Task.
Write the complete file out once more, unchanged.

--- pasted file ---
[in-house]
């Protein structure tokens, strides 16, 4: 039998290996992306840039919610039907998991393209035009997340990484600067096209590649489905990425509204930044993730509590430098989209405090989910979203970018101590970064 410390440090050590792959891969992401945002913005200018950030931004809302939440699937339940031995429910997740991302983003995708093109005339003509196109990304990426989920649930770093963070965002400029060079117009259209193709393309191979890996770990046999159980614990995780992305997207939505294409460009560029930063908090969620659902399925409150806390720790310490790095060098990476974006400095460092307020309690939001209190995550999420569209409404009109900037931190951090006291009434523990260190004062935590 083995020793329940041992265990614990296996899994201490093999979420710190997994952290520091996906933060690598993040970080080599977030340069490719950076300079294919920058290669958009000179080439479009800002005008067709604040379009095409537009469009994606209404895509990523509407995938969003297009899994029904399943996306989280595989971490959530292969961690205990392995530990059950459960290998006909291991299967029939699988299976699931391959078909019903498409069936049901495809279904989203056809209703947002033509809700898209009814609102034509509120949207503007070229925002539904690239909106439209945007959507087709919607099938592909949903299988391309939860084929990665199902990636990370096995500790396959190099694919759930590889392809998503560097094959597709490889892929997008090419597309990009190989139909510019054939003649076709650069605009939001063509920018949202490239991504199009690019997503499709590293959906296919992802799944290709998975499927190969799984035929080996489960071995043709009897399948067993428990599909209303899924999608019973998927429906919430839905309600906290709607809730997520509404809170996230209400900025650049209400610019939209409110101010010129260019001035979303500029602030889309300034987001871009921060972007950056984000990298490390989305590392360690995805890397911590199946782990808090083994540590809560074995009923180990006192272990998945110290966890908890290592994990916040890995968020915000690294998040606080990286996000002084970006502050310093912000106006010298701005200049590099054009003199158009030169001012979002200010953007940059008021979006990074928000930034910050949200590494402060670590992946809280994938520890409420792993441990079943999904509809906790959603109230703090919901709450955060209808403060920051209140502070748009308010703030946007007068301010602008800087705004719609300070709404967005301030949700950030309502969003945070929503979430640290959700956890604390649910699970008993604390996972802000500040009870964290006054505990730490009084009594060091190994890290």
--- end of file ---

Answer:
[in-house]
């Protein structure tokens, strides 16, 4: 039998290996992306840039919610039907998991393209035009997340990484600067096209590649489905990425509204930044993730509590430098989209405090989910979203970018101590970064 410390440090050590792959891969992401945002913005200018950030931004809302939440699937339940031995429910997740991302983003995708093109005339003509196109990304990426989920649930770093963070965002400029060079117009259209193709393309191979890996770990046999159980614990995780992305997207939505294409460009560029930063908090969620659902399925409150806390720790310490790095060098990476974006400095460092307020309690939001209190995550999420569209409404009109900037931190951090006291009434523990260190004062935590 083995020793329940041992265990614990296996899994201490093999979420710190997994952290520091996906933060690598993040970080080599977030340069490719950076300079294919920058290669958009000179080439479009800002005008067709604040379009095409537009469009994606209404895509990523509407995938969003297009899994029904399943996306989280595989971490959530292969961690205990392995530990059950459960290998006909291991299967029939699988299976699931391959078909019903498409069936049901495809279904989203056809209703947002033509809700898209009814609102034509509120949207503007070229925002539904690239909106439209945007959507087709919607099938592909949903299988391309939860084929990665199902990636990370096995500790396959190099694919759930590889392809998503560097094959597709490889892929997008090419597309990009190989139909510019054939003649076709650069605009939001063509920018949202490239991504199009690019997503499709590293959906296919992802799944290709998975499927190969799984035929080996489960071995043709009897399948067993428990599909209303899924999608019973998927429906919430839905309600906290709607809730997520509404809170996230209400900025650049209400610019939209409110101010010129260019001035979303500029602030889309300034987001871009921060972007950056984000990298490390989305590392360690995805890397911590199946782990808090083994540590809560074995009923180990006192272990998945110290966890908890290592994990916040890995968020915000690294998040606080990286996000002084970006502050310093912000106006010298701005200049590099054009003199158009030169001012979002200010953007940059008021979006990074928000930034910050949200590494402060670590992946809280994938520890409420792993441990079943999904509809906790959603109230703090919901709450955060209808403060920051209140502070748009308010703030946007007068301010602008800087705004719609300070709404967005301030949700950030309502969003945070929503979430640290959700956890604390649910699970008993604390996972802000500040009870964290006054505990730490009084009594060091190994890290």